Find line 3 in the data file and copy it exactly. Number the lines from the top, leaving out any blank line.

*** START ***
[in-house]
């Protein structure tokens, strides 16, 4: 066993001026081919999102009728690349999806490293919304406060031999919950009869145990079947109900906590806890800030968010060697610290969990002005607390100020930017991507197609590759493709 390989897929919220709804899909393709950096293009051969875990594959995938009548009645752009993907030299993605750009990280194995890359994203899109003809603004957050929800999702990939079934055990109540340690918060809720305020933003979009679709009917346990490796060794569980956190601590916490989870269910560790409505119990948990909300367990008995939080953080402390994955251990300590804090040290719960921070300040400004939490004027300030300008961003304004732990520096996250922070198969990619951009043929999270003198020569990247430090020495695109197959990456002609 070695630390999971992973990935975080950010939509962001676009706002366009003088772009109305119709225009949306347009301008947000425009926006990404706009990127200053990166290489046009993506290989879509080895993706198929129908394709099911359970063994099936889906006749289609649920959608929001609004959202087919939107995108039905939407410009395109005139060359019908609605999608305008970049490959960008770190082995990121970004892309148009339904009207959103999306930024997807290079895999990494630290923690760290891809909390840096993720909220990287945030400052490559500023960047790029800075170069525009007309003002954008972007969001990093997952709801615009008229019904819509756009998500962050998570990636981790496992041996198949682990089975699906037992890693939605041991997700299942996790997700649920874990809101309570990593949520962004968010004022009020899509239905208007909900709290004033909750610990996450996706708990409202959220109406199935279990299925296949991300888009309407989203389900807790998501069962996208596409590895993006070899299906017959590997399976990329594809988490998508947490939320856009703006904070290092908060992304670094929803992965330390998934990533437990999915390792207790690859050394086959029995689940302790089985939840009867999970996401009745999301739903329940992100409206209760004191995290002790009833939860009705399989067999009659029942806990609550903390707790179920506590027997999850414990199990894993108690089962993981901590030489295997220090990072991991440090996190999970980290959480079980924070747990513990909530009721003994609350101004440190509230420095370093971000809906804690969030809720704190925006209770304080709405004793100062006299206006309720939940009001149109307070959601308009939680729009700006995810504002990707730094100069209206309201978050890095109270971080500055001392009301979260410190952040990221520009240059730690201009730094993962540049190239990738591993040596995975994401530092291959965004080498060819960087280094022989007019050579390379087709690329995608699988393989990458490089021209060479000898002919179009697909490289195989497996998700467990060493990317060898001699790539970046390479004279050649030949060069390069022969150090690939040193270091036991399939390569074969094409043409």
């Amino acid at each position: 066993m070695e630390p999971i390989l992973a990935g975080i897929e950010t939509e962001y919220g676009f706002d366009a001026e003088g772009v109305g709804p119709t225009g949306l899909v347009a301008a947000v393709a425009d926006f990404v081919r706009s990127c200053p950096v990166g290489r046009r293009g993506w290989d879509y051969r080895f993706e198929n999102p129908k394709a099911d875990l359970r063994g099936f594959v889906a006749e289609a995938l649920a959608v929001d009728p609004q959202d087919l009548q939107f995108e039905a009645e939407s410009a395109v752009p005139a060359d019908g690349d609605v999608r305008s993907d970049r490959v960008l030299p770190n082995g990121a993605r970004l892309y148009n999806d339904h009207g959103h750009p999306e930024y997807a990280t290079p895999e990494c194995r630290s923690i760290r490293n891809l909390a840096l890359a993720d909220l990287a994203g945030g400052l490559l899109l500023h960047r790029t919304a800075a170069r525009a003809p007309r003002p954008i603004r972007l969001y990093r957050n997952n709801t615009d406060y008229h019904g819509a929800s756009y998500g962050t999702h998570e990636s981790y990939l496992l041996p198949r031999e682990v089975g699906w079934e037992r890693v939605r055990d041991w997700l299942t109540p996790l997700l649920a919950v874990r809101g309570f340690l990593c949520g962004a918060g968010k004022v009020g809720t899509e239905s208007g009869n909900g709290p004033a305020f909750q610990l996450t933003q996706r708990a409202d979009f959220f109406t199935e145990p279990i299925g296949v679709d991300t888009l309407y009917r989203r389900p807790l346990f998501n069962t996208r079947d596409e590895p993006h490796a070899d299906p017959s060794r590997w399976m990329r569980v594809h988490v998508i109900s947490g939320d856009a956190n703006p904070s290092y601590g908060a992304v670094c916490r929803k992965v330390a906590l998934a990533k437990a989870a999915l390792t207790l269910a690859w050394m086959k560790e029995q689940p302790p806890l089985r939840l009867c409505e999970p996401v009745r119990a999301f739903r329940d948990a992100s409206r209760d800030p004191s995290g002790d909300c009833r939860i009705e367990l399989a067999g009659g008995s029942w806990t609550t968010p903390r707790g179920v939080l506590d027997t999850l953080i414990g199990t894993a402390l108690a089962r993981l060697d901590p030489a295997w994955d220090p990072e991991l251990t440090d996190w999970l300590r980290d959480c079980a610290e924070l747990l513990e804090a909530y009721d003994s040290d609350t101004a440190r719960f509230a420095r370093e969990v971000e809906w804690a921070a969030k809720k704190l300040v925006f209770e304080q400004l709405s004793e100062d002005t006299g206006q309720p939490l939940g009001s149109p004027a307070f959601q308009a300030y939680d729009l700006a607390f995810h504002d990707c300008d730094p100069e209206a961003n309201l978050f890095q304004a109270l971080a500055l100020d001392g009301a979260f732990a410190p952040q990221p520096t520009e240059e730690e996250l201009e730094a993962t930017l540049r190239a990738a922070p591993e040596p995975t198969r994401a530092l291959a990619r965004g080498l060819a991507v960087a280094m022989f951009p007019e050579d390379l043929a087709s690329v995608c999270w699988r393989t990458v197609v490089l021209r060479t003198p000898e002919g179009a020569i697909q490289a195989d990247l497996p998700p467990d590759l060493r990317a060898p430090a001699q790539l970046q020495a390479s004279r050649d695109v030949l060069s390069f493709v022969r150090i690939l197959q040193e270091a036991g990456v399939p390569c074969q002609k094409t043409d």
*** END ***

């Amino acid at each position: 066993m070695e630390p999971i390989l992973a990935g975080i897929e950010t939509e962001y919220g676009f706002d366009a001026e003088g772009v109305g709804p119709t225009g949306l899909v347009a301008a947000v393709a425009d926006f990404v081919r706009s990127c200053p950096v990166g290489r046009r293009g993506w290989d879509y051969r080895f993706e198929n999102p129908k394709a099911d875990l359970r063994g099936f594959v889906a006749e289609a995938l649920a959608v929001d009728p609004q959202d087919l009548q939107f995108e039905a009645e939407s410009a395109v752009p005139a060359d019908g690349d609605v999608r305008s993907d970049r490959v960008l030299p770190n082995g990121a993605r970004l892309y148009n999806d339904h009207g959103h750009p999306e930024y997807a990280t290079p895999e990494c194995r630290s923690i760290r490293n891809l909390a840096l890359a993720d909220l990287a994203g945030g400052l490559l899109l500023h960047r790029t919304a800075a170069r525009a003809p007309r003002p954008i603004r972007l969001y990093r957050n997952n709801t615009d406060y008229h019904g819509a929800s756009y998500g962050t999702h998570e990636s981790y990939l496992l041996p198949r031999e682990v089975g699906w079934e037992r890693v939605r055990d041991w997700l299942t109540p996790l997700l649920a919950v874990r809101g309570f340690l990593c949520g962004a918060g968010k004022v009020g809720t899509e239905s208007g009869n909900g709290p004033a305020f909750q610990l996450t933003q996706r708990a409202d979009f959220f109406t199935e145990p279990i299925g296949v679709d991300t888009l309407y009917r989203r389900p807790l346990f998501n069962t996208r079947d596409e590895p993006h490796a070899d299906p017959s060794r590997w399976m990329r569980v594809h988490v998508i109900s947490g939320d856009a956190n703006p904070s290092y601590g908060a992304v670094c916490r929803k992965v330390a906590l998934a990533k437990a989870a999915l390792t207790l269910a690859w050394m086959k560790e029995q689940p302790p806890l089985r939840l009867c409505e999970p996401v009745r119990a999301f739903r329940d948990a992100s409206r209760d800030p004191s995290g002790d909300c009833r939860i009705e367990l399989a067999g009659g008995s029942w806990t609550t968010p903390r707790g179920v939080l506590d027997t999850l953080i414990g199990t894993a402390l108690a089962r993981l060697d901590p030489a295997w994955d220090p990072e991991l251990t440090d996190w999970l300590r980290d959480c079980a610290e924070l747990l513990e804090a909530y009721d003994s040290d609350t101004a440190r719960f509230a420095r370093e969990v971000e809906w804690a921070a969030k809720k704190l300040v925006f209770e304080q400004l709405s004793e100062d002005t006299g206006q309720p939490l939940g009001s149109p004027a307070f959601q308009a300030y939680d729009l700006a607390f995810h504002d990707c300008d730094p100069e209206a961003n309201l978050f890095q304004a109270l971080a500055l100020d001392g009301a979260f732990a410190p952040q990221p520096t520009e240059e730690e996250l201009e730094a993962t930017l540049r190239a990738a922070p591993e040596p995975t198969r994401a530092l291959a990619r965004g080498l060819a991507v960087a280094m022989f951009p007019e050579d390379l043929a087709s690329v995608c999270w699988r393989t990458v197609v490089l021209r060479t003198p000898e002919g179009a020569i697909q490289a195989d990247l497996p998700p467990d590759l060493r990317a060898p430090a001699q790539l970046q020495a390479s004279r050649d695109v030949l060069s390069f493709v022969r150090i690939l197959q040193e270091a036991g990456v399939p390569c074969q002609k094409t043409d």